Repair-a-thons scheduled over the next two weeks on St. Thomas and St. Croix will give about 3,000 Honda and Acura owners the chance to repair for free the faulty airbags that have recently been the subject of a national recall.
Attorney General Claude Walker announced in May that the government would be filing an enforcement action against Japanese auto parts maker Takata Corp. and Honda Motor Co., which are currently facing an ongoing U.S. Justice Department criminal investigation.
Both Honda and Takata also face class-action lawsuits from owners in a federal court in Miami, along with many other automakers that sold vehicles with Takata air bags and, in May, Hawaii became the first state to sue the companies.
The territory has since joined in the effort, but Walker said at a press conference on St. Thomas Thursday, that the two local repair-a-thons are a separate attempt to get local motorists out of harm’s way as soon as possible.
The Honda repair-a-thons are scheduled Thursday through Saturday from 8 a.m. to 5 p.m. at Hendricks International on St. Croix and again from Sept. 15 – 28 from 8 a.m. to 5 p.m.at the Fort Christian parking lot on St. Thomas.
Walker and Bureau of Motor Vehicles Director Lawrence Olive said any repairs will be done free of charge and, if Honda crews don’t have the parts on hand, the company will provide a rental car for families that might have to wait until an order comes in.
“Based on the number of affected vehicles in the territory, Honda has sent in a group of technicians and the resources, including parts, needed to get the job done,” Walker said. He added that anyone unable to attend a repair-a-thon can call their local Honda dealer and make arrangements for their airbag to be replaced at a later date.
Licensing and Consumer Affairs Commissioner Devon Carrington said recalls are in effect for the 2001-2011 Honda Accord, 2010-2011 Honda Accord Crosstour, 2001-2011 Honda Civic, 2002-2004 Honda Odyssey, 2006-2014 Honda Ridgeline, and 2003-2011 Honda Element, among others.
While the upcoming repair-a-thons are only for Honda and Acura owners, Walker said that he has been in discussions with other automakers about having similar repair-a-thons. In the meantime, car owners are encouraged to keep checking http://www.nhtsa.gov or on the Department of Licensing and Consumer Affairs’ website, to make sure their car is not on the list.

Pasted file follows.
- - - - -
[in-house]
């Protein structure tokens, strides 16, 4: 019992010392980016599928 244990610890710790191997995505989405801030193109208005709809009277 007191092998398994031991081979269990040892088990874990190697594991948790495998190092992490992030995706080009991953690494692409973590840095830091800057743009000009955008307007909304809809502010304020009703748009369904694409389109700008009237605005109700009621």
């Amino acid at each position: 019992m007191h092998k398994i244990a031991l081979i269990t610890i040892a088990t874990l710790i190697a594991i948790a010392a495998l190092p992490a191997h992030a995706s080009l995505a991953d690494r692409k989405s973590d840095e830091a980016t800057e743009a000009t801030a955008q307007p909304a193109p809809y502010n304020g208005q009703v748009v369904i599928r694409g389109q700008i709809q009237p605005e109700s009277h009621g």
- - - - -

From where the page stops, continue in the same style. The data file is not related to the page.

In total, the Takata recall affects at least 7,000 cars in the U.S. Virgin Islands, Walker said. According to internet reports, Takata has recalled more than 7.8 million air bags since 2013 and has recently added more to the list.
Walker has said that the territory has been designated one of the U.S. jurisdictions with the “highest priority recalls.”
“According to an expert government report, Takata airbags develop problems most quickly in areas with high humidity and high temps,” Walker said. “V.I. residents with those airbags in their cars are at significantly greater risk of overaggressive combustion, rupture, and injury or death. Many of the 7,000 vehicles with Takata airbags in the territory are older vehicles, meaning that they have been in sweltering conditions, persistent humidity, for years.”
The government’s ongoing legal complaint asserts that Takata violated the territory’s Criminally Influenced and Corrupt Organizations Act and committed fraud/created a public nuisance by installing the airbags. With the suit, the government is seeking restitution for local consumers affected, significant civil monetary penalties, full repayment of the company’s “unjust” profits, and an enhanced campaign to publicize the recall in the U.S. Virgin Islands.